HIGHGATE: Board reacts to capital cuts

Capital improvement policy goes back to vote in 1960s

Michelle Monroe

By Michelle Monroe

Executive Editor

The Facts

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HIGHGATE — On Town Meeting Day, voters here cut $400,000 from the proposed General Fund budget, removing funds the selectboard requested to support a newly adopted capital improvement plan.

On Thursday night, the board discussed voters’ actions and how to proceed.

Outgoing chair, Jeff Towle, last night joined the board long enough to oversee the selection of a new chair, Chris Yates, and a new vice chair, Paulette Tatro.

As discussion of the voters’ decision on Town Meeting Day began, former selectboard member Richard Noel explained the history of a requirement that the town get voter approval for certain capital expenses.

Voters had been unhappy with the board in the 1960s when it purchased a truck without first getting residents’ approval, he said. At Town Meeting Day that year, voters approved a motion requiring that the selectboard bring any purchases of $5,000 or more before the voters.

Henry Rainville, a former longtime selectboard member and chair, added that it has been the habit of the town to ask before expending funds. “Historically, the voters have always had a say,” he said. “There would be an article to say ‘we want to purchase a truck this year.'”

Control over town spending “is the last bit of control they have,” Noel said of voters, noting they have less control over schools than in years past.

Yates speaking in regard to spending reserve funds, said voters already have approved setting the money aside for future equipment purchases. Asking to then spend the funds is asking twice, he noted. “If they want to vote to put the money into a reserve fund and then they want to vote to expend that money … I’m fine with that,” he said. “Tell us and we’ll put it into a policy.”

State law does allow town legislative bodies to spend funds once voters have approved their collection. Different towns have various traditions and expectations in this regard. St. Albans Town, for example, generally asks for permission to spend reserve funds, even when the purchase is for the very thing for which the reserve fund was created. In St. Albans City, the city council traditionally decides when to spend reserve funds.

Rainville also advised including town residents in the development of the capital improvement plan, getting input on which projects or equipment purchases should be in the plan. “I’m in favor of a capital plan,” he said. “But I think we need to engage the voters.”

Selectboard member Randy Connelly noted that not many people attended the meetings where the selectboard discussed the plan.

A capital improvement plan outlines a community’s anticipated capital needs over the next five years and spreads the raising of funds for those items over time. One of the reasons for the plan is to stabilize tax rates so that multiple capital needs don’t fall in the same year.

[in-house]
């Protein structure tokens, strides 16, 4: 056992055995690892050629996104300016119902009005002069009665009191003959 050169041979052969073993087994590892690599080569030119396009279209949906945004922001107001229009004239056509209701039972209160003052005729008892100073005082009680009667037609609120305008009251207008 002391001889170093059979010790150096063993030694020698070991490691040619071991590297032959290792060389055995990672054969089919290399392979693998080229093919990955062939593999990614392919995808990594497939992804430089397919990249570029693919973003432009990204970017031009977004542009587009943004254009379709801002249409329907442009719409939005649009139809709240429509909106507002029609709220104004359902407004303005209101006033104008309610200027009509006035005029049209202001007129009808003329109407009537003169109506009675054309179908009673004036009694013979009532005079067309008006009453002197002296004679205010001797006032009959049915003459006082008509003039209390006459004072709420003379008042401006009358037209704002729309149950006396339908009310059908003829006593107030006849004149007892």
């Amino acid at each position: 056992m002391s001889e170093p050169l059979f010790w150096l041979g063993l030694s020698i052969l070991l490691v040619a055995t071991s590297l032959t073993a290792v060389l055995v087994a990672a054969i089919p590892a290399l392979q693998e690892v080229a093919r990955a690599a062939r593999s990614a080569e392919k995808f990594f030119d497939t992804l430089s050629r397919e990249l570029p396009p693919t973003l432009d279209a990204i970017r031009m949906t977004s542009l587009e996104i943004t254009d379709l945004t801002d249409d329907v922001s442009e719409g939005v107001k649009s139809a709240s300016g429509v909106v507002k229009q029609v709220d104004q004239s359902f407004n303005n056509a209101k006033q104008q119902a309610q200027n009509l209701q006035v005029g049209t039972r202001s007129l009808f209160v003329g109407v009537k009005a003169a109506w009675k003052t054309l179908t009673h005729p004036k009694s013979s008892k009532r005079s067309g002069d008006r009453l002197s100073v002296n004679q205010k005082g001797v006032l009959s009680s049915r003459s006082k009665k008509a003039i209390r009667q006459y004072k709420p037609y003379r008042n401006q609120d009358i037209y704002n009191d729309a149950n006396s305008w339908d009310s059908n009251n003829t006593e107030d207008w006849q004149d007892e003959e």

Yates pointed out that the town had known for years the Highgate Arena was going to need extensive maintenance. “Had we put $100,000 aside for 10 years, we’d have had $1 million,” he said of the arena. Instead, the town borrowed $900,000 to replace the ice at the arena last year.

“My main takeaway from Town Meeting was we need to find a way to communicate with people who aren’t on social media, aren’t tuned into the town,” said Yates.

Rainville advised that if the board had brought the capital plan to the town without price tags for the items, the townspeople might have had useful suggestions.

“It was our first swing at it,” said Yates. “It was a miss.”

Towle pointed out that Highgate has long had sources of revenue other towns do not, mainly the Highgate Springs dam, which provides electricity to Swanton Village’s utility company, and a transfer station leased by Casella Waste Services.

Revenue from the transfer station is declining as recycling increases, said Towle. The revenue is based on the tonnage handled by the station. The town, said Towle, will need to find other sources of revenue.


The board appointed incumbent Ben Lowell to a two-year position as town constable.

It also reappointed Noel as the town’s representative on the Northwest Regional Planning Commission and the Transportation Advisory Committee.

The board asked that those interested in serving on other open positions contact the town. Those positions include: town agent, tree warden, service officer, animal control officer, and deputy health officer. There are also two open seats on the development review board and town on the planning commission.

There may also be an open seat on the selectboard. No one ran for an open seat on the board, but town resident Mark “Zeb” Maskell received 20 write-in votes for the seat. However, Maskell has not responded to the town’s attempts to contact him, town officials said last night.

The board voted last night to sign a Memo of Agreement with Efficiency Vermont and Swanton Village to replace streetlights in Highgate in the village’s service area with LED fixtures. The cost of operating a single streetlight would drop from $14.48 per month to $4.49, said Yates.

Highgate’s upfront investment of $5,500 would be repaid in just over six months.

The town is considering a similar agreement with Vermont Electric Cooperative for the streetlights in its service area. However, the payback on that project was longer, nearly three years before the town would recoup its investment.